On the eve of the elections for a new Mayor of London, it has emerged that plans have been approved by local government ministers in the Capital to sensationally SCRAP all fares on the London Underground and the city’s bus network within the M25 – the changes will come into effect from January 1st 2017. According to the draft resolution bill that has already been ratified in an extra-particular Act of Parliament, these forms of public transport will be funded by a localised additional tax of 20p per litre on petrol sold at fuel stations within the London Orbital Motorway, and both buses and Tube trains will become free at the point of use. 

A senior ministerial source spoke to our Chief Reporter about the new funding model. He said: ‘Whoever our next Mayor may be, this policy has already been set into law, and as a city we should be proud of our commitment to getting people away from behind the wheel and onto public transport. Within the M25, the average tank of fuel will cost up to £10 more, and this additional levy will allow us to build an ultra-modern bus and Tube network at zero cost to the already hard-pressed commuter. Electric cars will also be subject to a small annual charge if it is registered within Zones 1-6.’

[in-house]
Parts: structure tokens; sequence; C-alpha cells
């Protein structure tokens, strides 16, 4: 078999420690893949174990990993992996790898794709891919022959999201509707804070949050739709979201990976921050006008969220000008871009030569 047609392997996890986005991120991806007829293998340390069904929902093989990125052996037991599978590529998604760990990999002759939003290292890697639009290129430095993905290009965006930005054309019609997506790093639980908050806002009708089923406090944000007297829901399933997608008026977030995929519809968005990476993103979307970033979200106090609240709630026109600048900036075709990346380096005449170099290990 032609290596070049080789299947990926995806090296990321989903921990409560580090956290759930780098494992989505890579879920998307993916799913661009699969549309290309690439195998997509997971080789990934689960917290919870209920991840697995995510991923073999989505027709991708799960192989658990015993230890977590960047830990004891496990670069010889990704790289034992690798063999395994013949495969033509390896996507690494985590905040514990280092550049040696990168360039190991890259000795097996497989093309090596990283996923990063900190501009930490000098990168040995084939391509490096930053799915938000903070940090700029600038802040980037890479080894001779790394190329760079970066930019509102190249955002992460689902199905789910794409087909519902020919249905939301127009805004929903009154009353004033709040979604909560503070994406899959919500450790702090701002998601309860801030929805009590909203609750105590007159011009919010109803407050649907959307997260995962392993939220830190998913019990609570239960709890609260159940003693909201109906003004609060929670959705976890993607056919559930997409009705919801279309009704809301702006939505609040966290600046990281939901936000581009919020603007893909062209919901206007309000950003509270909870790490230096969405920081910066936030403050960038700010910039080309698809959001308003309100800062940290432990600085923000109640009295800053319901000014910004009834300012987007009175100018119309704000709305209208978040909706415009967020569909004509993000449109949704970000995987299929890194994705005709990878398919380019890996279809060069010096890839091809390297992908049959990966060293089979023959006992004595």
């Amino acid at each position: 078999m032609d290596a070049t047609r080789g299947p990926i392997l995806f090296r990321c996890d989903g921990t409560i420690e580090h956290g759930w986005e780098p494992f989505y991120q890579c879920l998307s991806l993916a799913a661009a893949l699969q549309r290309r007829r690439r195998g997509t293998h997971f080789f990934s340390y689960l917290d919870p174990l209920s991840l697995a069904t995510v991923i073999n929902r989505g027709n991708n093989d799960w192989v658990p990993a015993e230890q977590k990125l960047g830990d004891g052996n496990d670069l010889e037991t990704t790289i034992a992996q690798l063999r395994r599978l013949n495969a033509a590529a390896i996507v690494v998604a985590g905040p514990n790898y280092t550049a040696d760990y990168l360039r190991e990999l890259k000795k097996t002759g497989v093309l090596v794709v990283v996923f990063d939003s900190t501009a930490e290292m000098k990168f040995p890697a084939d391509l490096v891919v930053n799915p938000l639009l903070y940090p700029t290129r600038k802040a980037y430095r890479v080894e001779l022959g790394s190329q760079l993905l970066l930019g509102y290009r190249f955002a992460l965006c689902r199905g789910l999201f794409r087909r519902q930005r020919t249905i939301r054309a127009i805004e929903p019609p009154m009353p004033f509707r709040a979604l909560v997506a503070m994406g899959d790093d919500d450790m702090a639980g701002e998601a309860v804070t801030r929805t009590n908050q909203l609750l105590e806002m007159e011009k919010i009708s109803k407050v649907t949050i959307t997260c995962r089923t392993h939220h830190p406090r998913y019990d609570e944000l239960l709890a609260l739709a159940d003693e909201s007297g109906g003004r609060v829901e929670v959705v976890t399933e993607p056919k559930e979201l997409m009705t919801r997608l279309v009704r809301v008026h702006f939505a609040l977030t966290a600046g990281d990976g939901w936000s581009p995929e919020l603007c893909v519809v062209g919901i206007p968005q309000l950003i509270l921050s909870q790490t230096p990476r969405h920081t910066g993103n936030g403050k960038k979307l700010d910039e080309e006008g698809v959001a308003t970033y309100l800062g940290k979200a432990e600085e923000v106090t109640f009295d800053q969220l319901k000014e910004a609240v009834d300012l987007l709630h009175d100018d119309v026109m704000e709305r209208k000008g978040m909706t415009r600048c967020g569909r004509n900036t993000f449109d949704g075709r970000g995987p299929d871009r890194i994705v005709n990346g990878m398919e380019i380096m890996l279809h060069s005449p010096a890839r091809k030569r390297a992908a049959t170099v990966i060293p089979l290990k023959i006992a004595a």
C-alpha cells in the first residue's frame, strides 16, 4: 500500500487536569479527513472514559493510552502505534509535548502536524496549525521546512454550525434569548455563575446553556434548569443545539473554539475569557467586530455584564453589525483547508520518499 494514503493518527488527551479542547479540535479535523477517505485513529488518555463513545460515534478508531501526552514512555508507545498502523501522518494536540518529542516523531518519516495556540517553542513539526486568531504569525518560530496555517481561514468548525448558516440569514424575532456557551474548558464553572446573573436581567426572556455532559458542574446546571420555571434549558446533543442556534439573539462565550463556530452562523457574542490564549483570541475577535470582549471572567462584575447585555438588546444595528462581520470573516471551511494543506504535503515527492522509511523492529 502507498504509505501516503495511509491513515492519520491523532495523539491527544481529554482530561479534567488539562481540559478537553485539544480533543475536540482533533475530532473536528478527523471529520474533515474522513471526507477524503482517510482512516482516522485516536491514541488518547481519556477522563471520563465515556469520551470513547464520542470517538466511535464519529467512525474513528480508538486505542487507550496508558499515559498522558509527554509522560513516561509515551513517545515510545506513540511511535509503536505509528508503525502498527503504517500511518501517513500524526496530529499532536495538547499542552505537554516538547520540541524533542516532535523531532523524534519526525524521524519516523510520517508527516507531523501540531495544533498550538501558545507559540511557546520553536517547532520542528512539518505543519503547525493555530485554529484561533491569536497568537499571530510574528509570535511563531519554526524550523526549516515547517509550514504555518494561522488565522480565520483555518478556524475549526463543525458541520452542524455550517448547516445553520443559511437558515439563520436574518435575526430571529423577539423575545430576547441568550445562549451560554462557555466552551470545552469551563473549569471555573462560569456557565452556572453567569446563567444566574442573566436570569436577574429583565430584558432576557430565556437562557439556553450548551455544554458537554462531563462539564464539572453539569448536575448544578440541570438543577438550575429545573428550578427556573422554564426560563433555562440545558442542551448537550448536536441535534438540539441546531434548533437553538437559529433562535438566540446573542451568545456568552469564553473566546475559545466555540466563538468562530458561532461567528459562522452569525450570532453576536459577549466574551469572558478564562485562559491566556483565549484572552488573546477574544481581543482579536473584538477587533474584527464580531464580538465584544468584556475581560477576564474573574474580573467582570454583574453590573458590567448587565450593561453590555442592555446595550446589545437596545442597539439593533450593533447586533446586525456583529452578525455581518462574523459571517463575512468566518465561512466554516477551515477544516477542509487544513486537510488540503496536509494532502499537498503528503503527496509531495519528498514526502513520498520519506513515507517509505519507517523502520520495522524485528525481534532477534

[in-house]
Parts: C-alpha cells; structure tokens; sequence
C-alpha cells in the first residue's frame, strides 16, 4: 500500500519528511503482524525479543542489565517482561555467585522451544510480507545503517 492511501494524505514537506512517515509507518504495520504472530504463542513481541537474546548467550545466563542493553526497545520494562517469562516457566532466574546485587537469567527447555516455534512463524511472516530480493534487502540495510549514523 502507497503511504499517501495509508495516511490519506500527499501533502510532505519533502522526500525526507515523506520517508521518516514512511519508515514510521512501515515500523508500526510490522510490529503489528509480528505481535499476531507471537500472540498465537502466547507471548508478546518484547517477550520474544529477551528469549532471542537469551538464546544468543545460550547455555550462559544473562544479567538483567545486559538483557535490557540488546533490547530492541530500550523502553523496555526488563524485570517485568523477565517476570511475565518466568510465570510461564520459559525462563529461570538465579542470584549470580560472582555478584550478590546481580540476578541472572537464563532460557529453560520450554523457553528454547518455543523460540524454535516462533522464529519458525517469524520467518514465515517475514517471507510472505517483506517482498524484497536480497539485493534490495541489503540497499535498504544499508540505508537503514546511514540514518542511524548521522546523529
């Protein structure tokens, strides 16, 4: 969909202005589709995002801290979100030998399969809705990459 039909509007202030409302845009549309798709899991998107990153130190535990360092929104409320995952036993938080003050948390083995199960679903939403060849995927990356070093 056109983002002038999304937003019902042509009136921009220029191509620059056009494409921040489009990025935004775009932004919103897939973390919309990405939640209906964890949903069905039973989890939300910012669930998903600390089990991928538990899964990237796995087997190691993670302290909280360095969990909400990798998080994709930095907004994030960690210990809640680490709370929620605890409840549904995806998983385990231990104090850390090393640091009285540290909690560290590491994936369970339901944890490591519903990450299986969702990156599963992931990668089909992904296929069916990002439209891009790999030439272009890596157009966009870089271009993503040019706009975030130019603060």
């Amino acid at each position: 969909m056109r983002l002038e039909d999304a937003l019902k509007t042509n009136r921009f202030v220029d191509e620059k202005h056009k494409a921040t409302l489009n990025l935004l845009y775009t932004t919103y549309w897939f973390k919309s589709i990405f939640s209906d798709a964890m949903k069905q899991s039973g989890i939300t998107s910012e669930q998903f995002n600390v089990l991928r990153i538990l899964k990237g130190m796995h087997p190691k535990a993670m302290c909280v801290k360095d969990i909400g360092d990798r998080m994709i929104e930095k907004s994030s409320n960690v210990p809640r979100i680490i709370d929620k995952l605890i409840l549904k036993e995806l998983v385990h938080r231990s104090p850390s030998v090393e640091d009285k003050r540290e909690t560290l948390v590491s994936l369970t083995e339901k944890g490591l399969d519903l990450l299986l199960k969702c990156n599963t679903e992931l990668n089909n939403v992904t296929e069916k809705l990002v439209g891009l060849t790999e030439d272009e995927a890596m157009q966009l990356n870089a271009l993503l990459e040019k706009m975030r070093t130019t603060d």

We asked our source if Oyster cards would be withdrawn conpletely. He said: ‘Getting rid of something that we have invested millions of pounds into would be a disgrace, and so from the start of 2017 Oyster cards will be renamed as Greener London Cards. Passengers will be able to tap in and out of their free journeys and receive points that can be spent on a variety of digital rewards like Netflix gift cards and iTunes downloads – this is our way of saying ‘thank you’ for thinking about air quality in the greatest city on the planet.’

In a late development, Southend News Network can also EXCLUSIVELY reveal that the mainline operator C2C had a huge role to play in planning the new funding structure. A spokesperson said: ‘Our passengers told us that they were being pushed to the point of violence by the sheer number of one-stop hoppers between Upminster and Barking, and now we are delighted to say that a completely free London Underground will give them an incentive to leave our own services well alone.’